But unlike most people there, on the second tower was a girl who did nothing for her to be there. Her mother died when she was no older than three years of age and her father was sentenced to work in the mines after stealing from a nobleman. They had no other children and their closest of kin were gone so he had no one to leave the girl with. However, seeing how his crime was a small, petty one, his time in the mines would be short. But after a few weeks there, he was coughing up blood and grew weaker with each passing day. When one of the passages collapsed he was too weak to escape in time and was swallowed by the mountain leaving the girl alone.
But there was kindness to be found even in such a place as (name of mines) for she was taken in by a woman sent there to cook for the workers. These women had an even harder life than the miners. They were often raped and beaten sometimes even to death. To escape such a fate, they often gave themselves to those who were able to protect them. They ended up having families and raising their children in that horrible place. When their retribution came to an end, most miners forgot about their children or their spouse. They simply took off leaving behind them infants crying of hunger. Their heartbreaking cries could be heard far off on the main road and deep into the mines. But not that morning …
That morning the innocent girl lay awake in her bed, enjoying the quiet. Her name was Neya and she was seventeen of age. Or at least that is what her stepmother counted. She didn’t know her day of birth but (name of mines) was a place where such notions were ridiculous and useless … She liked the quiet. Her house was up on the top levels of the second block where the sun still reached. Here she could feel its rays every morning waking her up at the crack of dawn when no soul was awake. She shared her chamber with her benefactor and her stepbrother. He too was of no crime thus bearing no mark. They enjoyed each other’s presence as children but they grew cold as the years past. The boy got sent off to the mines at a young age, as it was their custom, while the girl was hidden from the eyes of the workers, by her mother. She was a rare beauty to be found in the kingdom of Azum’rah, but that was most unfortunate for a young woman who lived at the mines. When she turned fourteen, the workers started to notice her.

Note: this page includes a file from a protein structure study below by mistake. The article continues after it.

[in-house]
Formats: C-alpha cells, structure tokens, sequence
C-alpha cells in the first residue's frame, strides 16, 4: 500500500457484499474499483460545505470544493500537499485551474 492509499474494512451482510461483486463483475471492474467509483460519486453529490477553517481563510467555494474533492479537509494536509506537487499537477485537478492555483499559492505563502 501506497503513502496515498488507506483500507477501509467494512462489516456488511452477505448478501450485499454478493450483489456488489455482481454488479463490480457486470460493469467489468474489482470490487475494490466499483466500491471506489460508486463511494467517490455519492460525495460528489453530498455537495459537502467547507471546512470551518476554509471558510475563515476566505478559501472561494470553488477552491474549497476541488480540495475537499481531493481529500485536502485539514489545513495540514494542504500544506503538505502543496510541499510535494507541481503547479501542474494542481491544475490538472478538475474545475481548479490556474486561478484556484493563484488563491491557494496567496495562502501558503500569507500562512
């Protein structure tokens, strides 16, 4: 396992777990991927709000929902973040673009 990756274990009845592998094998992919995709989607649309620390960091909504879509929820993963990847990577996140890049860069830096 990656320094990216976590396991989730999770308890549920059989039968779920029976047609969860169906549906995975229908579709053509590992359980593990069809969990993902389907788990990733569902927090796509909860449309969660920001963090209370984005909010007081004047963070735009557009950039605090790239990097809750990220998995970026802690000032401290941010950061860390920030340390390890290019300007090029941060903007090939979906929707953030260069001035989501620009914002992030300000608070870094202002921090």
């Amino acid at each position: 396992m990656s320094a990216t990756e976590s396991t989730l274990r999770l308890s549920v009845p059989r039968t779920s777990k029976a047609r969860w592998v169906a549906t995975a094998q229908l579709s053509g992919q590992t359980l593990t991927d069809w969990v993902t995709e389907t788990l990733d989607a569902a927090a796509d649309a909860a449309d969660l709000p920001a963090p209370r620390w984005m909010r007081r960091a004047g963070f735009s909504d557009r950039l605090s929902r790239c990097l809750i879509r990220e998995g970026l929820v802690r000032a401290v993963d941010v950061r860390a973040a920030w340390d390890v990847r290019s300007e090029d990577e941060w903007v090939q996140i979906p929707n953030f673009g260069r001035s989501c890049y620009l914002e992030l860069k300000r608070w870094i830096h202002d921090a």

“I must leave the mines soon before some horrible man claims me as his” she thought to herself that morning.
Even her stepbrother started watching her with different eyes. It was indeed hard not to notice her for she grew up beautifully with hair curled up in locks that went down all the way to her full breasts. Her skin was still soft from the lack of labor making her truly unique in that place. She was picturing the outside world – as she stood awake – imagining the wonders of it: the untamed forests of the south, the exotic elves of the Free City and, maybe one day, the north and its dragon. She was one of the few free people there yet she felt as trapped as the others.
“Where am I to go if I leave the mines? I know nobody on the outside world … at least here I have mother … and Alan” she added after hearing her brother snore as if he had a bad dream for a second.